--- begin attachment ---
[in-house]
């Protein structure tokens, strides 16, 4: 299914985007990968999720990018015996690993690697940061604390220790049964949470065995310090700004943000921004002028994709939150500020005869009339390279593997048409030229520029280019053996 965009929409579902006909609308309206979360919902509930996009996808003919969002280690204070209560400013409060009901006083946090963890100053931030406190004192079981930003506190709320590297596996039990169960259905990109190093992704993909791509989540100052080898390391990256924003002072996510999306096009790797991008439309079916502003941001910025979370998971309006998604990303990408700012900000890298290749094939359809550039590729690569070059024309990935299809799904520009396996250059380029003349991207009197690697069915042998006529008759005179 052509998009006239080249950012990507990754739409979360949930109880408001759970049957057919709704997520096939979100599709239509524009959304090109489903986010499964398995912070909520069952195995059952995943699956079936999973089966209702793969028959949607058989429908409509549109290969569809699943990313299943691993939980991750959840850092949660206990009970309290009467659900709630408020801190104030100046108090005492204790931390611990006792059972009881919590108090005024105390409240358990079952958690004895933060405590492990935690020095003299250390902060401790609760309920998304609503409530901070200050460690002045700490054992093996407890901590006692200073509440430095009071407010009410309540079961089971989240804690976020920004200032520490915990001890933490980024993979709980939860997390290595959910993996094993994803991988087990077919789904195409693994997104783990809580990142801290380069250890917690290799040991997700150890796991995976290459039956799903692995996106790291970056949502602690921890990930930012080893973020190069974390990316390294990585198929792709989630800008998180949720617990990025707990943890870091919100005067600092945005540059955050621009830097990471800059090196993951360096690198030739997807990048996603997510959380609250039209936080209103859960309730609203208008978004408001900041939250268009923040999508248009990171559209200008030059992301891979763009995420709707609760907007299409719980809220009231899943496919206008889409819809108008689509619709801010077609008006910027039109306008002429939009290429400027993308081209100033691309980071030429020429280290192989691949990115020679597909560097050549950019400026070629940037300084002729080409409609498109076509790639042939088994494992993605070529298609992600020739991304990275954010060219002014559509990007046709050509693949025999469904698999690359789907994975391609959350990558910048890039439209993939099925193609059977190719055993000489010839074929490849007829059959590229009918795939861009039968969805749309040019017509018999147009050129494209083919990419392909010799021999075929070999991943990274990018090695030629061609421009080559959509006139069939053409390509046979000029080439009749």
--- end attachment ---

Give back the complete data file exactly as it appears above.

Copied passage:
[in-house]
């Protein structure tokens, strides 16, 4: 299914985007990968999720990018015996690993690697940061604390220790049964949470065995310090700004943000921004002028994709939150500020005869009339390279593997048409030229520029280019053996 965009929409579902006909609308309206979360919902509930996009996808003919969002280690204070209560400013409060009901006083946090963890100053931030406190004192079981930003506190709320590297596996039990169960259905990109190093992704993909791509989540100052080898390391990256924003002072996510999306096009790797991008439309079916502003941001910025979370998971309006998604990303990408700012900000890298290749094939359809550039590729690569070059024309990935299809799904520009396996250059380029003349991207009197690697069915042998006529008759005179 052509998009006239080249950012990507990754739409979360949930109880408001759970049957057919709704997520096939979100599709239509524009959304090109489903986010499964398995912070909520069952195995059952995943699956079936999973089966209702793969028959949607058989429908409509549109290969569809699943990313299943691993939980991750959840850092949660206990009970309290009467659900709630408020801190104030100046108090005492204790931390611990006792059972009881919590108090005024105390409240358990079952958690004895933060405590492990935690020095003299250390902060401790609760309920998304609503409530901070200050460690002045700490054992093996407890901590006692200073509440430095009071407010009410309540079961089971989240804690976020920004200032520490915990001890933490980024993979709980939860997390290595959910993996094993994803991988087990077919789904195409693994997104783990809580990142801290380069250890917690290799040991997700150890796991995976290459039956799903692995996106790291970056949502602690921890990930930012080893973020190069974390990316390294990585198929792709989630800008998180949720617990990025707990943890870091919100005067600092945005540059955050621009830097990471800059090196993951360096690198030739997807990048996603997510959380609250039209936080209103859960309730609203208008978004408001900041939250268009923040999508248009990171559209200008030059992301891979763009995420709707609760907007299409719980809220009231899943496919206008889409819809108008689509619709801010077609008006910027039109306008002429939009290429400027993308081209100033691309980071030429020429280290192989691949990115020679597909560097050549950019400026070629940037300084002729080409409609498109076509790639042939088994494992993605070529298609992600020739991304990275954010060219002014559509990007046709050509693949025999469904698999690359789907994975391609959350990558910048890039439209993939099925193609059977190719055993000489010839074929490849007829059959590229009918795939861009039968969805749309040019017509018999147009050129494209083919990419392909010799021999075929070999991943990274990018090695030629061609421009080559959509006139069939053409390509046979000029080439009749």